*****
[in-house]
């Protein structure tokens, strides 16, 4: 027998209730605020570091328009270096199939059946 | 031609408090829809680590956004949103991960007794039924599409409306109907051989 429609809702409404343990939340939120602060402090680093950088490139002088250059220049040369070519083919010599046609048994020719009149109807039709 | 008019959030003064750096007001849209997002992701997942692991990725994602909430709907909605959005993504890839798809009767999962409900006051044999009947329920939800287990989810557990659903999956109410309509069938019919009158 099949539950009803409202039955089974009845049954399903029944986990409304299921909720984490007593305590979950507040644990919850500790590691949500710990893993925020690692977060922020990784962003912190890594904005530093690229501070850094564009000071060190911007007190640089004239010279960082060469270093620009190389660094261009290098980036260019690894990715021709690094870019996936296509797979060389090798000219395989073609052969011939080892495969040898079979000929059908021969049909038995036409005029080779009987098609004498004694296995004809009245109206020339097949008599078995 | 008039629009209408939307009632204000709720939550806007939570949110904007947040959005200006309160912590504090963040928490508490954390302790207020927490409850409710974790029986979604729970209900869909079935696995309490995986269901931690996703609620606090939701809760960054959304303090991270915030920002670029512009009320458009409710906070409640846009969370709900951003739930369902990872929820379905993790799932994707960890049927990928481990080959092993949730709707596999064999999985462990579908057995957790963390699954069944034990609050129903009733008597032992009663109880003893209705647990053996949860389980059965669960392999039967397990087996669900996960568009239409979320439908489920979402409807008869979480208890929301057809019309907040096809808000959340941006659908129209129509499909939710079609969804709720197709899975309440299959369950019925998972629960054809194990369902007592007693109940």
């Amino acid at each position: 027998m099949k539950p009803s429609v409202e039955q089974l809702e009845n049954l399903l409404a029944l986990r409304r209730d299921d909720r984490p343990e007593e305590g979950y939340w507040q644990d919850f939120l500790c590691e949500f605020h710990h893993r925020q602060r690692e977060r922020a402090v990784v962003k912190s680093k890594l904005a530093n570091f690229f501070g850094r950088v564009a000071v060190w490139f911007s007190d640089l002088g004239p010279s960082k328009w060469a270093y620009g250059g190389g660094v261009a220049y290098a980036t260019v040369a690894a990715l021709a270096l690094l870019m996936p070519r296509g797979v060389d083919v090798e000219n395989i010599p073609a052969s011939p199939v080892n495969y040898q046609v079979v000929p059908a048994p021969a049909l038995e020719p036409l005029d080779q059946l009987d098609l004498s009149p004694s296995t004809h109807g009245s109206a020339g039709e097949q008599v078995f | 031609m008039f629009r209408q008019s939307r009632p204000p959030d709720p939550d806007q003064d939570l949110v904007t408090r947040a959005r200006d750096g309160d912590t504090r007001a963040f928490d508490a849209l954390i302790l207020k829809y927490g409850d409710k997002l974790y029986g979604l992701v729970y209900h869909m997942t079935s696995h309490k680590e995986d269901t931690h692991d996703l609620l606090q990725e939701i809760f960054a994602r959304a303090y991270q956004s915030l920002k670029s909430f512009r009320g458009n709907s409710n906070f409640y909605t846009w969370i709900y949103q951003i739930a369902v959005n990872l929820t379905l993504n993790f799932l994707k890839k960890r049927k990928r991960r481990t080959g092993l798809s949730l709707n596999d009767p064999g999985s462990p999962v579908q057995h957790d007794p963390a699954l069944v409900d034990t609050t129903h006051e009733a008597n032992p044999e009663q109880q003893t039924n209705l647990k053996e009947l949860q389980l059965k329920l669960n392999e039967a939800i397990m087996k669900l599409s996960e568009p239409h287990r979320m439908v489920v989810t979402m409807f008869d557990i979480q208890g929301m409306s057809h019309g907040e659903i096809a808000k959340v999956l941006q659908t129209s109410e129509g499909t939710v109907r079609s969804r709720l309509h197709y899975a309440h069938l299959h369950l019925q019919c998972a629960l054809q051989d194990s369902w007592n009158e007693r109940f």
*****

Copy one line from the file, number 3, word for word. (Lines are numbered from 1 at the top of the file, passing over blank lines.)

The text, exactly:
């Amino acid at each position: 027998m099949k539950p009803s429609v409202e039955q089974l809702e009845n049954l399903l409404a029944l986990r409304r209730d299921d909720r984490p343990e007593e305590g979950y939340w507040q644990d919850f939120l500790c590691e949500f605020h710990h893993r925020q602060r690692e977060r922020a402090v990784v962003k912190s680093k890594l904005a530093n570091f690229f501070g850094r950088v564009a000071v060190w490139f911007s007190d640089l002088g004239p010279s960082k328009w060469a270093y620009g250059g190389g660094v261009a220049y290098a980036t260019v040369a690894a990715l021709a270096l690094l870019m996936p070519r296509g797979v060389d083919v090798e000219n395989i010599p073609a052969s011939p199939v080892n495969y040898q046609v079979v000929p059908a048994p021969a049909l038995e020719p036409l005029d080779q059946l009987d098609l004498s009149p004694s296995t004809h109807g009245s109206a020339g039709e097949q008599v078995f | 031609m008039f629009r209408q008019s939307r009632p204000p959030d709720p939550d806007q003064d939570l949110v904007t408090r947040a959005r200006d750096g309160d912590t504090r007001a963040f928490d508490a849209l954390i302790l207020k829809y927490g409850d409710k997002l974790y029986g979604l992701v729970y209900h869909m997942t079935s696995h309490k680590e995986d269901t931690h692991d996703l609620l606090q990725e939701i809760f960054a994602r959304a303090y991270q956004s915030l920002k670029s909430f512009r009320g458009n709907s409710n906070f409640y909605t846009w969370i709900y949103q951003i739930a369902v959005n990872l929820t379905l993504n993790f799932l994707k890839k960890r049927k990928r991960r481990t080959g092993l798809s949730l709707n596999d009767p064999g999985s462990p999962v579908q057995h957790d007794p963390a699954l069944v409900d034990t609050t129903h006051e009733a008597n032992p044999e009663q109880q003893t039924n209705l647990k053996e009947l949860q389980l059965k329920l669960n392999e039967a939800i397990m087996k669900l599409s996960e568009p239409h287990r979320m439908v489920v989810t979402m409807f008869d557990i979480q208890g929301m409306s057809h019309g907040e659903i096809a808000k959340v999956l941006q659908t129209s109410e129509g499909t939710v109907r079609s969804r709720l309509h197709y899975a309440h069938l299959h369950l019925q019919c998972a629960l054809q051989d194990s369902w007592n009158e007693r109940f």